Only a few other countries are moving forward with machine readable regulation, such as the U.K. (Financial Conduct Authority) and to a certain degree, Singapore (Monetary Authority of Singapore) and the European Union (European Securities and Markets Authority). The real question is how will South Korea’s machine-readable regulations translate into leadership, both in automation and in geopolitics?
One way is by exporting the machine-readable regulations to other countries, such as a packaged offering or framework. This is exactly what South Korea is doing with smart cities. South Korea has called its smart city project in Kuwait, its first “smart city export.” A similar tone is being set as South Korea discusses smart city projects with India and as South Korean cities, such as Incheon, look to export their own smart city services to the world.
Similarly, South Korea may choose to export its machine-readable regulations to specific countries in Asia (including the Middle East) where it wants to develop stronger relations. If machine-readable regulations can reduce corruption, bureaucracy, and illegal activity, other governments might jump at the opportunity to have such capabilities.
It’s also possible that South Korea won’t have to approach anyone. Other countries might adopt what South Korea is doing on their own. This is exactly what happened with China. When Germany announced the world’s first self-driving regulations in 2017, China came out in March 2018, and said it was examining adopting some of them. In other words, at a time when the world was competing to sell into China, Germany quietly exported its public policy to them.
Countries explore brain-computer interfaces for warfare
Robotics development: The U.S. Pentagon’s Defense Advanced Research Projects Agency (DARPA) has unveiled technology that lets someone control multiple “jets” with their mind, a type of telepathic control. DARPA has been working on this technology since 2015, when a paralyzed person with a small microchip implanted in their body could steer a virtual F-35 jet.
Geopolitical significance: The ability to control military assets with the mind could transform warfare. When it comes to brain-computer interfaces, DARPA is not the only organization pushing the envelope. In July 2016, researchers at Arizona State University showed a system that let people control multiple drones with their brain (they were working with the U.S. Army). In June 2015, Russian scientists unveiled a new “humanoid robot soldier.” The people behind it said they were also working on brain computer interface systems to create a “soldier of the future.” In April, China unveiled it was “mining data” from worker’s brains to get a sense of the mental conditions of workers. According to officials, this technology was also being tested on soldiers in the Chinese military.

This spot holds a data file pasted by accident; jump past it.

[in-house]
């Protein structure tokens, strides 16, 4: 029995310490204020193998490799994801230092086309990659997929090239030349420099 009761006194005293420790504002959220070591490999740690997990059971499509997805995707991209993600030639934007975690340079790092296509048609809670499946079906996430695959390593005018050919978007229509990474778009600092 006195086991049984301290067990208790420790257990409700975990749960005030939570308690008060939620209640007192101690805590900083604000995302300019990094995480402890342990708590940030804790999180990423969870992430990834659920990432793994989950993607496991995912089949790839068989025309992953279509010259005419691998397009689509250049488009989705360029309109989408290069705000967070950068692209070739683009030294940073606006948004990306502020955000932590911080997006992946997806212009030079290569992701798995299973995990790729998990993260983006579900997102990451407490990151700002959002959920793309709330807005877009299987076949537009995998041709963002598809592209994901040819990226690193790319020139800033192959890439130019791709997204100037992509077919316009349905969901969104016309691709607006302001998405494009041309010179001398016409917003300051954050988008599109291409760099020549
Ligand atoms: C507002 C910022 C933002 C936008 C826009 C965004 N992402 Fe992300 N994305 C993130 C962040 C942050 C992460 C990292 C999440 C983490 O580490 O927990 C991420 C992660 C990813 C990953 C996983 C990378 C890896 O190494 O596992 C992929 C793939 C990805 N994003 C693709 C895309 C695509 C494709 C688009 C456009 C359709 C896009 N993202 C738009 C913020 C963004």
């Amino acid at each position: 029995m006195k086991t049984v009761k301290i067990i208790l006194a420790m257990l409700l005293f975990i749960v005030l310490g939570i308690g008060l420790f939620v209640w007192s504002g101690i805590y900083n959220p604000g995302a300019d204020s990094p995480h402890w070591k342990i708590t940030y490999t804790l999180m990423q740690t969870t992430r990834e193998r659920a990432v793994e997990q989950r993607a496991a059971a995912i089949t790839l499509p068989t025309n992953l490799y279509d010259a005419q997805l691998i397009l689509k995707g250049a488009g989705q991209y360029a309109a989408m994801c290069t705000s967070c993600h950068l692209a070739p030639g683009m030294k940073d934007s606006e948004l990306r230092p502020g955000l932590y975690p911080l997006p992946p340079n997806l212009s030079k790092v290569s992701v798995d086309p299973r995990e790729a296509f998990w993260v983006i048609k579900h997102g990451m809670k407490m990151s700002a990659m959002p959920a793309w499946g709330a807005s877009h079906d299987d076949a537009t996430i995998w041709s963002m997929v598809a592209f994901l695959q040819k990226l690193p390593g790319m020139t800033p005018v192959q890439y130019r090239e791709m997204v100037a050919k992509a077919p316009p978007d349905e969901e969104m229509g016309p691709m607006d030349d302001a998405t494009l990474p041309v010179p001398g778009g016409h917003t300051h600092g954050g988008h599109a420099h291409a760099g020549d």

Using the mind to control military assets could also transform who future soldiers are. In fact, in the past, when the U.S. wanted to hire drone pilots, they looked to gamers, a shift in who militaries have traditionally hired in the past. For future soldiers who can control drones, tanks, or humanoid robots with their minds, who will militaries recruit?
In August 2015, China was reportedly training students to control robots with their mind and make them move. Is this a sign of the demographics of future militaries? Equally important is what kind of advantage brain-computer interfaces will give to countries. Because people will be directly connected to drones or other assets, they may be able to adapt to changing conditions on the battlefield faster.
In addition, two-way communication between the controller and drones is being developed. In the DARPA trial, the person controlling the drones could also receive signals from the drones themselves. This itself is transformative. It means that in future military operations, where brain-computer interfaces are present, it won’t just be humans telling technology what to do, it could be the other way too.